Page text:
We all go through evolutions as collectors. I hesitate to call them “phases”, but that might be an accurate term as well. But I’d like to think I get a bit more refined as time goes on.
When I first got into collecting, realizing how fun the cars I obsessed over as a kid could be a pleasure to collect as an adult, I felt like I had a direction. Basic $1 Hot Wheels and Matchbox. No premium, not even rubber tires.
I still love basic Hot Wheels and Matchbox, that is I think pretty obvious, but my collecting parameters have definitively stretched. I still try to create limits for space and sanity’s sake, but I like where I am. It would be fun to discuss all the phases I have gone through, from deciding to only collect Matchbox, to only Hot Wheels 510, to no rubber tires, to only First Editions of licensed models, and so on. I am sure many of you can list off your phases as well.
But the sweet spot for me is now, where I essentially add the models to my collection that grab my attention. There are a million brands and models that I truly appreciate, but it takes a lot for a model to join my collection. But there are three segments that always make it. Tomica Limited Vintage, Hot Wheels Car Culture, and Hot Wheels RLC models. I don’t want to miss those.
It wasn’t always like that for RLC, but the Red Line Club has become a must. When I first started collecting I had no interest, but I have evolved, and so frankly has the RLC. What was essentially a club for collectors who appreciated the nostalgia of Hot Wheels has become a showcase for the best that Hot Wheels can offer. A wide variety of castings done up as pieces of art.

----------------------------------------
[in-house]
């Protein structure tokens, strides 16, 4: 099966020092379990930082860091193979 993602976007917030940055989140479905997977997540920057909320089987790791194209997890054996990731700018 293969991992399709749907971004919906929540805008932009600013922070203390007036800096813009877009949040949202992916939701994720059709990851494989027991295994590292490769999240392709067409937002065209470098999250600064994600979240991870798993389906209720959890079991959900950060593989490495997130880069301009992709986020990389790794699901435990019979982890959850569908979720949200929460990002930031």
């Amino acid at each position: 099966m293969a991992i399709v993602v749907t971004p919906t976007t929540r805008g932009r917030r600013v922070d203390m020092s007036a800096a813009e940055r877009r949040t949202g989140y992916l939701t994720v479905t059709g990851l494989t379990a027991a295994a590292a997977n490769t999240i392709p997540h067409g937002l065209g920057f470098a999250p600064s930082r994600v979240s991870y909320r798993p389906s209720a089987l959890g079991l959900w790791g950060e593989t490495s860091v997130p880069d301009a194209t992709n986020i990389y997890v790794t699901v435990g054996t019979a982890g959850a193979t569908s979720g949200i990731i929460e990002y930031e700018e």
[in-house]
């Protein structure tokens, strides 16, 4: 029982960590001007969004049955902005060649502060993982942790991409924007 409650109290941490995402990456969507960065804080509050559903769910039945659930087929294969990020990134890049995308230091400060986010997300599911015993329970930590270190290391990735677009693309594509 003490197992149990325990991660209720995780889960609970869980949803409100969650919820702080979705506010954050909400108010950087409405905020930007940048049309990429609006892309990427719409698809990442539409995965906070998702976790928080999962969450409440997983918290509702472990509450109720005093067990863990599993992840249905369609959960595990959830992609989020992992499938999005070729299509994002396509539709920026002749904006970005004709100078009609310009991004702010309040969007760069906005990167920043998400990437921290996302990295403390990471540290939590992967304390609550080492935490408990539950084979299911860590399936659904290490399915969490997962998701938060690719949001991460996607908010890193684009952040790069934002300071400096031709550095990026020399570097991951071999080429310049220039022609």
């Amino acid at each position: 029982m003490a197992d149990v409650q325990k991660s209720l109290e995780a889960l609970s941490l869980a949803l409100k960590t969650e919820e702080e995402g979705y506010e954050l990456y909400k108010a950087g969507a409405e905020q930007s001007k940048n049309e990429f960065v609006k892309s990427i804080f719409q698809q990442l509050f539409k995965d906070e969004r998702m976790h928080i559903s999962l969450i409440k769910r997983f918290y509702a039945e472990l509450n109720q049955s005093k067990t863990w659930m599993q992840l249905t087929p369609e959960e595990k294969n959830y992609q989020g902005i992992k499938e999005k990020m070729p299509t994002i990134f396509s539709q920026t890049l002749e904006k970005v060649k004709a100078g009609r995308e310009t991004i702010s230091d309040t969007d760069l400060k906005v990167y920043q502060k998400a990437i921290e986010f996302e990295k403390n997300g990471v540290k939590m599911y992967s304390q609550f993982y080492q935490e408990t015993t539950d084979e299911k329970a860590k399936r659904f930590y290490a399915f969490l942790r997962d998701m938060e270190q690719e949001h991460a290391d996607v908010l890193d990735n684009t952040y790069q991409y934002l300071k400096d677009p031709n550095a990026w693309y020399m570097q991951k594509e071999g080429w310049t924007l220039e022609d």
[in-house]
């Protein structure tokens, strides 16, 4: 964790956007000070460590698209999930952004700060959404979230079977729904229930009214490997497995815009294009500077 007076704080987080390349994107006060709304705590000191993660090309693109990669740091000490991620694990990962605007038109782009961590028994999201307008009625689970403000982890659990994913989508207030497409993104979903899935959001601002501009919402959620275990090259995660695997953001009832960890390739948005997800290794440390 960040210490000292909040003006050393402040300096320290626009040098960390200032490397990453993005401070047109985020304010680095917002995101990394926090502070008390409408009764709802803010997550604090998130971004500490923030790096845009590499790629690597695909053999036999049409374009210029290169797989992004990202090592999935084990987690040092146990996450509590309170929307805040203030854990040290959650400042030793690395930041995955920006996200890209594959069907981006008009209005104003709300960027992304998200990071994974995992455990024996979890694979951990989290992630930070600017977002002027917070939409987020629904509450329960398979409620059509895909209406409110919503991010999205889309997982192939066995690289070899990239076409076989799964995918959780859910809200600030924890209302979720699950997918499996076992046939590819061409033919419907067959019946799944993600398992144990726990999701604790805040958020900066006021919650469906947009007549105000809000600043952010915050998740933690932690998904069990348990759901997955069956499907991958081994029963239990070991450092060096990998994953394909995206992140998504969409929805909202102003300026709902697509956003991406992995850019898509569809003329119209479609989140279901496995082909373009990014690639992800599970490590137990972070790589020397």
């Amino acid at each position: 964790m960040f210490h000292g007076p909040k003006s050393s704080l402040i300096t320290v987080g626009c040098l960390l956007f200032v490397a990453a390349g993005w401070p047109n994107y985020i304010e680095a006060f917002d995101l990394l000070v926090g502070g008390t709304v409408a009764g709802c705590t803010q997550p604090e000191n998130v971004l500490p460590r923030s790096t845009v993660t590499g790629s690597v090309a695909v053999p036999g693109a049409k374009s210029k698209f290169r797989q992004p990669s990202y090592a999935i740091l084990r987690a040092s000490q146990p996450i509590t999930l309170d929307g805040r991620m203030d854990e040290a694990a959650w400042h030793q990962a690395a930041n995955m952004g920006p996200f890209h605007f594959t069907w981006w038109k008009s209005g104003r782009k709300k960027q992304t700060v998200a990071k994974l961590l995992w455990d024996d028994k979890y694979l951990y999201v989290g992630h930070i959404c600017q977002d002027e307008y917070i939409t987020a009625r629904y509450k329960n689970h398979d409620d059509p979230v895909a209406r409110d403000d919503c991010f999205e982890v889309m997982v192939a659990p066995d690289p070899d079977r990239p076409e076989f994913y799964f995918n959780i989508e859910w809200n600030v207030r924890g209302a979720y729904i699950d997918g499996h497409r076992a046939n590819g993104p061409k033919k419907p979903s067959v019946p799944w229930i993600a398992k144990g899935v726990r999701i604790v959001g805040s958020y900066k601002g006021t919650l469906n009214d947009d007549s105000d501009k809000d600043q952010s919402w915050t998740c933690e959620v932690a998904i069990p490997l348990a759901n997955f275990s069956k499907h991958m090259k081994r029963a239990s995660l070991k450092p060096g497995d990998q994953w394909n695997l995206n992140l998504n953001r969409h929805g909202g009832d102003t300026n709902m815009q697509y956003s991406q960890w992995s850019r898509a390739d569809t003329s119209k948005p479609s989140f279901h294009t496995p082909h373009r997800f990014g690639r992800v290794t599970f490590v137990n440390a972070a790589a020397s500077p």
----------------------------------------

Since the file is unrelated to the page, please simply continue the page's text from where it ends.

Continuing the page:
Case in point is the new ‘41 Willys Gasser.
A new Hot Wheels Gasser casting will always be big news among the collecting nerds, but this one is such another level. The opening hood is the easiest evidence, but it is simple compared to all the other detail. The hood just needs to be out of the way to show off the next level details like the rivet detailing on the inside of the hood, the purple “burned” effect on the headers, and steering wheel and seat detailing inside.
That doesn’t even account for the amazing orange spectraflame, done so beautifully that the body almost seems encased in glass. Or the silhouette and stance of the casting. It really couldn’t be better. Brendon Vetuskey and Steve Vandervate killed it with this one.
This same approach has been taken with all RLC models this year. A variety of new castings, with opening parts and a shit ton of detail. From Chameleon Z’s to Scissor-door Lambos to stance-changing C10’s. I want all of them.